When it comes to workforce composition, all firms discuss gender diversity both at management and overall workforce levels, reflecting equality legislation in this area. However, only 15% provide details of the ethnic diversity of their workforce, probably because it’s not mandatory to do so. All companies detail their CEO’s pay relative to the other executive directors, but only 7% provide the pay ratio between the CEO and the average or median worker. This is now a legal requirement (since August 2017). The bigger issue here is around justification. There are no explanations for why a CEO may earn so much more than their Director of Finance or Director of Operations, who arguably may require equivalent levels of experience and take on similar responsibilities.
Stability - meaning how stable and secure the current workforce is, and how it might change over time - was the least discussed. Just 10% of companies provide any narrative commentary - surprising in the context of wider public debates and growing Government concerns around precarious employment models such as zero-hour and other flexible contracts. 4% of companies give a breakdown of their workforce by full time and part time workers; 7% on their use of agency workers. Only 18% of companies provide any figures on staff turnover, one of the most revealing indicators of employee attitudes and engagement.
Companies report on physical illness relating to health and safety (around half offering at least one metric on this, such as workplace deaths, accidents and time lost to injuries, with more detail being given by high risk sectors such as mining and construction). None of the reports examined provide specific numbers of workplace-related mental illness cases. Several companies discuss mental wellbeing (including steps taken to enhance this issue) at a general level. It’s clearly a sensitive reporting issue, and lack of transparency is perhaps not surprising considering the negative attention that low rates of mental wellbeing are likely to attract. But failure to provide information serves only perpetuate any organisational challenges that may already exist, as well as reinforcing the inconsistencies in the way both business and society approaches physical versus mental wellbeing.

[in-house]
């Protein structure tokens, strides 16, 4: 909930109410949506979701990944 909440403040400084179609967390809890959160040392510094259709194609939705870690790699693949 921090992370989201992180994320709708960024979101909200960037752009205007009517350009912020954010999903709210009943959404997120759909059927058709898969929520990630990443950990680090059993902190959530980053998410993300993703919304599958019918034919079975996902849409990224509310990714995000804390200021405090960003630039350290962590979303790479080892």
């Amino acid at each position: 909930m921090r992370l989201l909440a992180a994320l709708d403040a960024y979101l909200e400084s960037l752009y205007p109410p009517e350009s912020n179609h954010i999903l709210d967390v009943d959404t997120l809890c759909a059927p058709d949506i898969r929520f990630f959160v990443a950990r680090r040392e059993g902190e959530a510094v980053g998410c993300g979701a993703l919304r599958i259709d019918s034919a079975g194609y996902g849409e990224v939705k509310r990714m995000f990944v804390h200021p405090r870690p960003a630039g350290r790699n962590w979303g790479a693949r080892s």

Despite the large investments made by FTSE-100 firms in skills and capabilities, most only outline what’s happening in very general terms. 21 companies provide specific information on training programmes, only one (SSE) disclosed details of training arrangements for graduates and apprentices. Management training programmes aren’t touched on; succession planning arrangements for senior management and strategically important organisational roles is rarely covered. Given that FTSE-100 companies undoubtedly invest significant resources in training, reporting practices in this area almost certainly lag behind actual activities and policies. Precisely what factors limit transparency on this theme is unclear. Lack of disclosures could be due to commercial sensitivity, a lack of investor interest, or challenges generating data.